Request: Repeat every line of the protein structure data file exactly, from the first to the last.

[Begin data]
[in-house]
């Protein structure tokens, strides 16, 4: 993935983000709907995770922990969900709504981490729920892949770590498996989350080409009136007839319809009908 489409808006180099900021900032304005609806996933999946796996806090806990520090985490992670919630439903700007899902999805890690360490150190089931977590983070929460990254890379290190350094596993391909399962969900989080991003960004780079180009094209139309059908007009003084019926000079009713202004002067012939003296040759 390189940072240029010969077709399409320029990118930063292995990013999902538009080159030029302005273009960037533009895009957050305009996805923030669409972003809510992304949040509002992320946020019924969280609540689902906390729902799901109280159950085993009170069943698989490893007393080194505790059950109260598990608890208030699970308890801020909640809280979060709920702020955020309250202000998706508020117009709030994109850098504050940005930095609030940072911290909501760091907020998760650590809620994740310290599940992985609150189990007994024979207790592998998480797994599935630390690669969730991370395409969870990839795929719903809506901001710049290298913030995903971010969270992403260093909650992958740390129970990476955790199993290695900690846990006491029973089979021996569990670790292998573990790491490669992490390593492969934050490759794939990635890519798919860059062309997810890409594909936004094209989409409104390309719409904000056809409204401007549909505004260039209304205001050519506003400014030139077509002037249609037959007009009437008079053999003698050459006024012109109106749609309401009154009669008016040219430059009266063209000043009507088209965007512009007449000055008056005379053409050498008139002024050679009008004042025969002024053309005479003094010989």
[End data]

[in-house]
């Protein structure tokens, strides 16, 4: 993935983000709907995770922990969900709504981490729920892949770590498996989350080409009136007839319809009908 489409808006180099900021900032304005609806996933999946796996806090806990520090985490992670919630439903700007899902999805890690360490150190089931977590983070929460990254890379290190350094596993391909399962969900989080991003960004780079180009094209139309059908007009003084019926000079009713202004002067012939003296040759 390189940072240029010969077709399409320029990118930063292995990013999902538009080159030029302005273009960037533009895009957050305009996805923030669409972003809510992304949040509002992320946020019924969280609540689902906390729902799901109280159950085993009170069943698989490893007393080194505790059950109260598990608890208030699970308890801020909640809280979060709920702020955020309250202000998706508020117009709030994109850098504050940005930095609030940072911290909501760091907020998760650590809620994740310290599940992985609150189990007994024979207790592998998480797994599935630390690669969730991370395409969870990839795929719903809506901001710049290298913030995903971010969270992403260093909650992958740390129970990476955790199993290695900690846990006491029973089979021996569990670790292998573990790491490669992490390593492969934050490759794939990635890519798919860059062309997810890409594909936004094209989409409104390309719409904000056809409204401007549909505004260039209304205001050519506003400014030139077509002037249609037959007009009437008079053999003698050459006024012109109106749609309401009154009669008016040219430059009266063209000043009507088209965007512009007449000055008056005379053409050498008139002024050679009008004042025969002024053309005479003094010989």